Spotify Playlist: (Link)
7-7:05: Everyone walk in and sit down, grab date snack (made by Maddie) and poem (cut and put into jar by Maddie)
Give out infographics so people can track with us
7:05-7:10: Everyone share a 10 second celebration
7:10-7:25: 15 mins of heart-opening yoga (mindfulness) (body)
7:25-7:35: Meditation (7 mins) (mindfulness) (breath)
7:35-7:45: Role brainstorm and share with partner / sharing peak story (common humanity)
7:45-8 pm: Letter writing (self-kindness) (brain)
Ending: Go around and say 2 words that sum up how you feel
Greet (with a hug!) everyone and try to learn their names. Give each person a date ball (made by Maddie) and an infographic, and help them set up their yoga mats. Each person took a self-love poem from the mason jar we filled with typed up poems- kinda like a fortune cookie.
Everyone say their name and one 10 second victory. Hosts start and model the activity.
3) Give Context and Explain Infographic:
So there are 3 underlying assumptions that are the seeds from which this event grew. I will briefly introduce them and then at the end we have a little take away sheet with them in case you want to explore them more deeply.
First Assumption: Love is merely connection between one another and to ourselves. Connection is a fundamental human need and we were primed for love.
Second Assumption: Self-compassion consists of 1) mindfulness 2) believing we are part of the common humanity and 3) practicing self-kindness.
Third Assumption: There are three ways we can cultivate energy by practicing self-compassion. Through breath, body, and brain.
4) Heart Opening Yoga: Led by Sarah
Stretch side to side, neck
Child pose, puppy pose
Stand up: side bends, open and down
Why do Heart Openers?
The more you expand your sternum, rib cage and the rest of your upper body with chest openers, the more blood, oxygen and nerve circulation will be freed up. Reverse leaning forward postures strengthen the back and allow lungs to take in more oxygen (energizing).
Bodies are the storehouse of the memories of our acts, real or imagined, and the secrets we keep about them.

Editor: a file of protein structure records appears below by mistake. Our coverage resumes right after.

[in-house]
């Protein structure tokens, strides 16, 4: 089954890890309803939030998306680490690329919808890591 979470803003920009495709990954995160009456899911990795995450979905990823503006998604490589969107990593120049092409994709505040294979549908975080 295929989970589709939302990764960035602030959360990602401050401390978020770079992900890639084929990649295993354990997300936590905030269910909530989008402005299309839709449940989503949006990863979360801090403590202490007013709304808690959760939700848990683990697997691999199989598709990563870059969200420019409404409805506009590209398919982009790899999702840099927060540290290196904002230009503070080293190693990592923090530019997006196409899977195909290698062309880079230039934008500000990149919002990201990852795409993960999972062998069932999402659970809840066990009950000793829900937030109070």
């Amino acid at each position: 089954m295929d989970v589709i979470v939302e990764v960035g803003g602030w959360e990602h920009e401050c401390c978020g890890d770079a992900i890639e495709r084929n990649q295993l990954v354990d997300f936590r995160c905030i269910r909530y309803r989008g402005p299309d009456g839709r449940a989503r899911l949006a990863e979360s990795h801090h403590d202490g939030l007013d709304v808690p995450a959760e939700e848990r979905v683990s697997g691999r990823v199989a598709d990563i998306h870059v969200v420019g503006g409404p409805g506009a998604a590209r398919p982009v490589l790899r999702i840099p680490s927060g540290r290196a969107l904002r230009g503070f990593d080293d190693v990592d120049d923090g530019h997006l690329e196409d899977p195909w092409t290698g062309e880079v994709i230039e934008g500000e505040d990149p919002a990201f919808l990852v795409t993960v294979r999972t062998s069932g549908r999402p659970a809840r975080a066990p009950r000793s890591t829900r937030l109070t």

The heart contracts when our bodies are overcome with shame
Root meaning of word shame means”to cover” which suggests our longing to hide, even from ourselves
5) Metta Meditation: 7 minute Loving-Kindness Meditation led by Sarah
6) Role Brainstorming Activity:
Each person received a blank list of 25 line items to write roles that they fill in their lives. It starts really easily with things like “daughter, sister, student,” and gets increasingly more difficult like “yoga teacher, voracious reader,” and then by lines ~18-25 you get really into the essence of your being. I had stuff like “jubilance generator” and “aspiring Ted Talker.”
How to Lead the Activity:
Supply the blank lists and give instructions for the brainstorm
Give participants 5 or so minutes to silently brainstorm and fill the lists (I played music)
Once they have filled out their lists (flipped the papers over so I knew) they shared the most interesting role they came up with the person next to them (providing social validation)
At the end debrief. “You probably didn’t know you filled 25 roles or even did 25 things. The purpose of this activity is to get you out of the identity that you most frequently assume and evaluate your worth on. For example, I most frequently identify myself as a student and when I fail as a student, I feel like I have failed as a person. But doing this activity lets me see that I am more than just a student, a number.
The Point: Get people thinking about their value, seeing themselves as useful
7) Letter Writing Activity:
Now that they have brainstormed these roles and validated them socially, they are ready to tackle the hardest task of the night- writing a love letter to themselves. They are to seal this letter and open at a later date. For us, we chose Valentine’s Day because it was three days away.
Begin the activity by saying that self-compassion and self-love are not easy. Invite them to pretend they are their best friend, writing this letter to themselves.
For some, this letter could seem near impossible to write. Suggest that they write to one of the roles on the sheet or to a body part that serves them if they find it near impossible. Example: Dear legs, thank you for carrying me to class so I can learn.
How to Lead the Activity:
Supply the blank card and envelopes, and beautiful stickers to seal them
Give participants 5- 10 minutes to write these letters (I played music)
Once they are done, have them seal their letters and wait for others to finish.
Sit in a circle and go around, each person sharing two words for how they feel in that moment or take away from the experience.